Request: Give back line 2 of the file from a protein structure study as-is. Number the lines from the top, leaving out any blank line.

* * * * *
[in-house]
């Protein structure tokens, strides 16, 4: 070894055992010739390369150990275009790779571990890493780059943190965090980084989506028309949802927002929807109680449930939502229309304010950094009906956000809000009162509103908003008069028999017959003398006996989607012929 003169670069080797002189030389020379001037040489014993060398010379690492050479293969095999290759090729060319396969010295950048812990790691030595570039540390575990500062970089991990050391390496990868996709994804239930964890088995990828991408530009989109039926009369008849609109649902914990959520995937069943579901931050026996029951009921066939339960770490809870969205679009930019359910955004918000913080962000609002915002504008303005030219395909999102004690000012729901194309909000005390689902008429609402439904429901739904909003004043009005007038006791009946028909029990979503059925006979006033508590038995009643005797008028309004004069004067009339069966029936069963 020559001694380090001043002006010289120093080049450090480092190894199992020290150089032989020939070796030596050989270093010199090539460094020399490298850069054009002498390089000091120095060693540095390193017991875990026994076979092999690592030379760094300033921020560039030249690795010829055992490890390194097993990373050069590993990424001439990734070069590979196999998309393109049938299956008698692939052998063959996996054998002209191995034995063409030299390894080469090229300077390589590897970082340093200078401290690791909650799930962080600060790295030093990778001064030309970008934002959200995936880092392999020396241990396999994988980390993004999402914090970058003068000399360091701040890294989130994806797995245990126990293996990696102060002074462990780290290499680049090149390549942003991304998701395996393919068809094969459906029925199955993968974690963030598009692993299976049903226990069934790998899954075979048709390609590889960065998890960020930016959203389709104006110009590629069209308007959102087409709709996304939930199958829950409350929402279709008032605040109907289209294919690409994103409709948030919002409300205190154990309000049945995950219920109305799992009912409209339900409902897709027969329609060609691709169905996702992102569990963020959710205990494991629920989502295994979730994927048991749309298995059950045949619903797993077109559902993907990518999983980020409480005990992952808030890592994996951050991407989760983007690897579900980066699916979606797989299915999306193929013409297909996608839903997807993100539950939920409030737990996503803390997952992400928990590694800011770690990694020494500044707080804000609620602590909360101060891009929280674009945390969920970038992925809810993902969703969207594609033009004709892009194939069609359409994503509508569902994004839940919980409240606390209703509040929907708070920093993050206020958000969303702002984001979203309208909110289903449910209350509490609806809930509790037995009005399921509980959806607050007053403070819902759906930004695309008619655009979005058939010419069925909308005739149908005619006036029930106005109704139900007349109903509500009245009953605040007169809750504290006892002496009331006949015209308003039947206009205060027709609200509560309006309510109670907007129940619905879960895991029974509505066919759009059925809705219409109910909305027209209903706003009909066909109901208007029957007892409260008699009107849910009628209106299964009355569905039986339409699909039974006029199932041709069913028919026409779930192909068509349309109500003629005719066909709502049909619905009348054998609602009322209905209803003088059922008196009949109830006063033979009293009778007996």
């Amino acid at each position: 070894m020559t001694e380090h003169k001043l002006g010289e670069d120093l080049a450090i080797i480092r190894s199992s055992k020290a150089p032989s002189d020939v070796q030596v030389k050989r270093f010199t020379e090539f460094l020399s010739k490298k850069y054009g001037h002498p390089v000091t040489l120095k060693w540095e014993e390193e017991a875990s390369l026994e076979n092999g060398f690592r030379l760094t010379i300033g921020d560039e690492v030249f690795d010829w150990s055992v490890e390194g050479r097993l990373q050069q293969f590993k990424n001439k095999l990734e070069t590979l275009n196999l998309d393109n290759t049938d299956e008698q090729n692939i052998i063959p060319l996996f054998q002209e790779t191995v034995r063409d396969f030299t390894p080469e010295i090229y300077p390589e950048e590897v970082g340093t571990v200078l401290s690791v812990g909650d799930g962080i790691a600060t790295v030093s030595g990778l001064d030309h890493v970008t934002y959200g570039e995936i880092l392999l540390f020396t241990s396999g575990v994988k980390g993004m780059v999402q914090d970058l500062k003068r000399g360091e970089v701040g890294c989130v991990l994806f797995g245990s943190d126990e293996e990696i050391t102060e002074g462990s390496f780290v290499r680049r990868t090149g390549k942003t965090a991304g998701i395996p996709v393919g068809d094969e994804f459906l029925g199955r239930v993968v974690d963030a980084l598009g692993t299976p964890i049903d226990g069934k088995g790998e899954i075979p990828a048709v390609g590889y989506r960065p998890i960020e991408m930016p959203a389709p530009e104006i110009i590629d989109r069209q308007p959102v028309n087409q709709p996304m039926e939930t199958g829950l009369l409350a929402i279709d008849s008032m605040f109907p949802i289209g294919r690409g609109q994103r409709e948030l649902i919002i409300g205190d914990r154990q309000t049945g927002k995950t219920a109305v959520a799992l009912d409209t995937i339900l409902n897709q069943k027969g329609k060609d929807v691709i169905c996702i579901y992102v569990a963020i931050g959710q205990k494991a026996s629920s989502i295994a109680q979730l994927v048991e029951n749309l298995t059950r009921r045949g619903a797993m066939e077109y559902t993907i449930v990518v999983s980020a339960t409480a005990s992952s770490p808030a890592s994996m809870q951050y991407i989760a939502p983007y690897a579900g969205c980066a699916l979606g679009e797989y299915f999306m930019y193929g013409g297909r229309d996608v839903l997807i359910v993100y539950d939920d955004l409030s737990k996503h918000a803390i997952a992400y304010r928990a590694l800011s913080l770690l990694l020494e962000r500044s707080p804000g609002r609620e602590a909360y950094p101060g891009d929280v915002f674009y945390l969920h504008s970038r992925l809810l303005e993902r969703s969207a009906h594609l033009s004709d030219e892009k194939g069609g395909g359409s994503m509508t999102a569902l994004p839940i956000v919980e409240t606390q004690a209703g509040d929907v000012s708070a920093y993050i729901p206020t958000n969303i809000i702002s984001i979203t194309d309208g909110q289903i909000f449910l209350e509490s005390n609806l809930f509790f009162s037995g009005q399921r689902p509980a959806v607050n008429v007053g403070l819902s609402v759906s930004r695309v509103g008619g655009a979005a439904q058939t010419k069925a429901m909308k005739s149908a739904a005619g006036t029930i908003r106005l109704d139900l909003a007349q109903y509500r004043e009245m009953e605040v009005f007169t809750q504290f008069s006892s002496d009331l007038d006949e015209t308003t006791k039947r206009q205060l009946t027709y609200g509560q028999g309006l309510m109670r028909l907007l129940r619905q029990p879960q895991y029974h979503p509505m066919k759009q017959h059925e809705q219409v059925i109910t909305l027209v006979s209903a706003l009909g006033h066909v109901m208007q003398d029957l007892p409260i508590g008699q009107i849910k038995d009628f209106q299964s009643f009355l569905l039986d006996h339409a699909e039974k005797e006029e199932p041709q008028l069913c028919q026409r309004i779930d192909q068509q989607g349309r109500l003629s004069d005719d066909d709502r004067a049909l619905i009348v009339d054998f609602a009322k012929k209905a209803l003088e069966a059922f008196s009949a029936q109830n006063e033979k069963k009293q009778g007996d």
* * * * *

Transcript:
């Protein structure tokens, strides 16, 4: 070894055992010739390369150990275009790779571990890493780059943190965090980084989506028309949802927002929807109680449930939502229309304010950094009906956000809000009162509103908003008069028999017959003398006996989607012929 003169670069080797002189030389020379001037040489014993060398010379690492050479293969095999290759090729060319396969010295950048812990790691030595570039540390575990500062970089991990050391390496990868996709994804239930964890088995990828991408530009989109039926009369008849609109649902914990959520995937069943579901931050026996029951009921066939339960770490809870969205679009930019359910955004918000913080962000609002915002504008303005030219395909999102004690000012729901194309909000005390689902008429609402439904429901739904909003004043009005007038006791009946028909029990979503059925006979006033508590038995009643005797008028309004004069004067009339069966029936069963 020559001694380090001043002006010289120093080049450090480092190894199992020290150089032989020939070796030596050989270093010199090539460094020399490298850069054009002498390089000091120095060693540095390193017991875990026994076979092999690592030379760094300033921020560039030249690795010829055992490890390194097993990373050069590993990424001439990734070069590979196999998309393109049938299956008698692939052998063959996996054998002209191995034995063409030299390894080469090229300077390589590897970082340093200078401290690791909650799930962080600060790295030093990778001064030309970008934002959200995936880092392999020396241990396999994988980390993004999402914090970058003068000399360091701040890294989130994806797995245990126990293996990696102060002074462990780290290499680049090149390549942003991304998701395996393919068809094969459906029925199955993968974690963030598009692993299976049903226990069934790998899954075979048709390609590889960065998890960020930016959203389709104006110009590629069209308007959102087409709709996304939930199958829950409350929402279709008032605040109907289209294919690409994103409709948030919002409300205190154990309000049945995950219920109305799992009912409209339900409902897709027969329609060609691709169905996702992102569990963020959710205990494991629920989502295994979730994927048991749309298995059950045949619903797993077109559902993907990518999983980020409480005990992952808030890592994996951050991407989760983007690897579900980066699916979606797989299915999306193929013409297909996608839903997807993100539950939920409030737990996503803390997952992400928990590694800011770690990694020494500044707080804000609620602590909360101060891009929280674009945390969920970038992925809810993902969703969207594609033009004709892009194939069609359409994503509508569902994004839940919980409240606390209703509040929907708070920093993050206020958000969303702002984001979203309208909110289903449910209350509490609806809930509790037995009005399921509980959806607050007053403070819902759906930004695309008619655009979005058939010419069925909308005739149908005619006036029930106005109704139900007349109903509500009245009953605040007169809750504290006892002496009331006949015209308003039947206009205060027709609200509560309006309510109670907007129940619905879960895991029974509505066919759009059925809705219409109910909305027209209903706003009909066909109901208007029957007892409260008699009107849910009628209106299964009355569905039986339409699909039974006029199932041709069913028919026409779930192909068509349309109500003629005719066909709502049909619905009348054998609602009322209905209803003088059922008196009949109830006063033979009293009778007996």